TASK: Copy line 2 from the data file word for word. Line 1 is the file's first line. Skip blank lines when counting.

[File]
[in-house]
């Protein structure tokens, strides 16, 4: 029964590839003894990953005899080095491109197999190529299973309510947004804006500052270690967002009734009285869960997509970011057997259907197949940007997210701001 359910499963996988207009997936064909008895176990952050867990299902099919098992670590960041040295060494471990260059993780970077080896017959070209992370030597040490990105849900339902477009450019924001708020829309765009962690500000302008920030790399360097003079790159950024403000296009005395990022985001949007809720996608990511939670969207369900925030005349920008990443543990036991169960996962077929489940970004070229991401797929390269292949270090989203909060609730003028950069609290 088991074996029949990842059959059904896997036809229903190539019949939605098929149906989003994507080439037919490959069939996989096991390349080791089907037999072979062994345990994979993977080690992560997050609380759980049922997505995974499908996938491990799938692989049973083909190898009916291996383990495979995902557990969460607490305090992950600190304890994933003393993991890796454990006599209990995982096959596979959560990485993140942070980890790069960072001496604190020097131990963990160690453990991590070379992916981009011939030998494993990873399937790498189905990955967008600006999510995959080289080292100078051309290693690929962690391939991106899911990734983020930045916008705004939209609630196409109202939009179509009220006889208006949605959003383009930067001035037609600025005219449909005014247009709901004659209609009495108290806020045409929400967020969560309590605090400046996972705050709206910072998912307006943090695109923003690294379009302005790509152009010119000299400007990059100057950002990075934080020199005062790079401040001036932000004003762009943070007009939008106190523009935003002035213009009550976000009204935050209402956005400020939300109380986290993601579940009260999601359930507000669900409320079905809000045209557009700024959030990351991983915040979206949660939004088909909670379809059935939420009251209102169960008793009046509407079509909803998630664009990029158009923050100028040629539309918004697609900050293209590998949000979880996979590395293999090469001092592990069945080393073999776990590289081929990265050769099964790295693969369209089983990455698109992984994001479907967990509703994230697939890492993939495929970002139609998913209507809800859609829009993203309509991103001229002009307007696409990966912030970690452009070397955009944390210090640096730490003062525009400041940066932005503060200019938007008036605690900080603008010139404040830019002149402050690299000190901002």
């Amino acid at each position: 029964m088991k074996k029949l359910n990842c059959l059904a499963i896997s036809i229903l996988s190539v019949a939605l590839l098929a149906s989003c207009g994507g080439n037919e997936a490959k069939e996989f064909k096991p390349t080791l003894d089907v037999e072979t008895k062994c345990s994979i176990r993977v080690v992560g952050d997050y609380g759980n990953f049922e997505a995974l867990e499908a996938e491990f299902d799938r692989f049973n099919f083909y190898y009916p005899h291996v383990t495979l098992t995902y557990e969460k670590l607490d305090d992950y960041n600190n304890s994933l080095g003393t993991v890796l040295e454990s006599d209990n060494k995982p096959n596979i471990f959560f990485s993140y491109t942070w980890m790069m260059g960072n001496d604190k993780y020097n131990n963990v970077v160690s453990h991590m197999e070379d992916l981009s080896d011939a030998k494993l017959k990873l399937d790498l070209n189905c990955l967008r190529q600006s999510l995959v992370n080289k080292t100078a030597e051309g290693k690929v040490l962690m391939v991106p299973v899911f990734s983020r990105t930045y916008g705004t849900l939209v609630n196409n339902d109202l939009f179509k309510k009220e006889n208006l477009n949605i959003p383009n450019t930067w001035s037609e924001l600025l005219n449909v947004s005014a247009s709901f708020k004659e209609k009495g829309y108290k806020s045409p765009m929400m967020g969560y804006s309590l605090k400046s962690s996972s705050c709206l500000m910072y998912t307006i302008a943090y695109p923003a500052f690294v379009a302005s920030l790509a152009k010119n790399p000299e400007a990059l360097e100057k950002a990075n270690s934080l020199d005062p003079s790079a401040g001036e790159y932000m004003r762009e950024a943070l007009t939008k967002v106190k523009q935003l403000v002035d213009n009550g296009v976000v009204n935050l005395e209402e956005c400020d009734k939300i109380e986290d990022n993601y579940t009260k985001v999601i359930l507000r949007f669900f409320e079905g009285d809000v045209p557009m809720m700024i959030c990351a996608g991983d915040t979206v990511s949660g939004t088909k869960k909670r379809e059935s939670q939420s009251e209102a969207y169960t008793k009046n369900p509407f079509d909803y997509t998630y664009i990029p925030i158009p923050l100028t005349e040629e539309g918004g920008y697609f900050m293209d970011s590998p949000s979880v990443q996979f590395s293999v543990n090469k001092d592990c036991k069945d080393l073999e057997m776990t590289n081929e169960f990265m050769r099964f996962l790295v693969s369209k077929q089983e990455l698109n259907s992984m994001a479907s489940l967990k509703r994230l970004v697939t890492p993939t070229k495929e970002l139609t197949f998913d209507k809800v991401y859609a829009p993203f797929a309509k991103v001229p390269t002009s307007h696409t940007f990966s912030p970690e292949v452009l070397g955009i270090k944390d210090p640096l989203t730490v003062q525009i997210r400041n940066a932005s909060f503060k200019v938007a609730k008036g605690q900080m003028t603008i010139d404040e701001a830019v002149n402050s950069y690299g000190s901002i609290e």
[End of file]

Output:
């Protein structure tokens, strides 16, 4: 029964590839003894990953005899080095491109197999190529299973309510947004804006500052270690967002009734009285869960997509970011057997259907197949940007997210701001 359910499963996988207009997936064909008895176990952050867990299902099919098992670590960041040295060494471990260059993780970077080896017959070209992370030597040490990105849900339902477009450019924001708020829309765009962690500000302008920030790399360097003079790159950024403000296009005395990022985001949007809720996608990511939670969207369900925030005349920008990443543990036991169960996962077929489940970004070229991401797929390269292949270090989203909060609730003028950069609290 088991074996029949990842059959059904896997036809229903190539019949939605098929149906989003994507080439037919490959069939996989096991390349080791089907037999072979062994345990994979993977080690992560997050609380759980049922997505995974499908996938491990799938692989049973083909190898009916291996383990495979995902557990969460607490305090992950600190304890994933003393993991890796454990006599209990995982096959596979959560990485993140942070980890790069960072001496604190020097131990963990160690453990991590070379992916981009011939030998494993990873399937790498189905990955967008600006999510995959080289080292100078051309290693690929962690391939991106899911990734983020930045916008705004939209609630196409109202939009179509009220006889208006949605959003383009930067001035037609600025005219449909005014247009709901004659209609009495108290806020045409929400967020969560309590605090400046996972705050709206910072998912307006943090695109923003690294379009302005790509152009010119000299400007990059100057950002990075934080020199005062790079401040001036932000004003762009943070007009939008106190523009935003002035213009009550976000009204935050209402956005400020939300109380986290993601579940009260999601359930507000669900409320079905809000045209557009700024959030990351991983915040979206949660939004088909909670379809059935939420009251209102169960008793009046509407079509909803998630664009990029158009923050100028040629539309918004697609900050293209590998949000979880996979590395293999090469001092592990069945080393073999776990590289081929990265050769099964790295693969369209089983990455698109992984994001479907967990509703994230697939890492993939495929970002139609998913209507809800859609829009993203309509991103001229002009307007696409990966912030970690452009070397955009944390210090640096730490003062525009400041940066932005503060200019938007008036605690900080603008010139404040830019002149402050690299000190901002």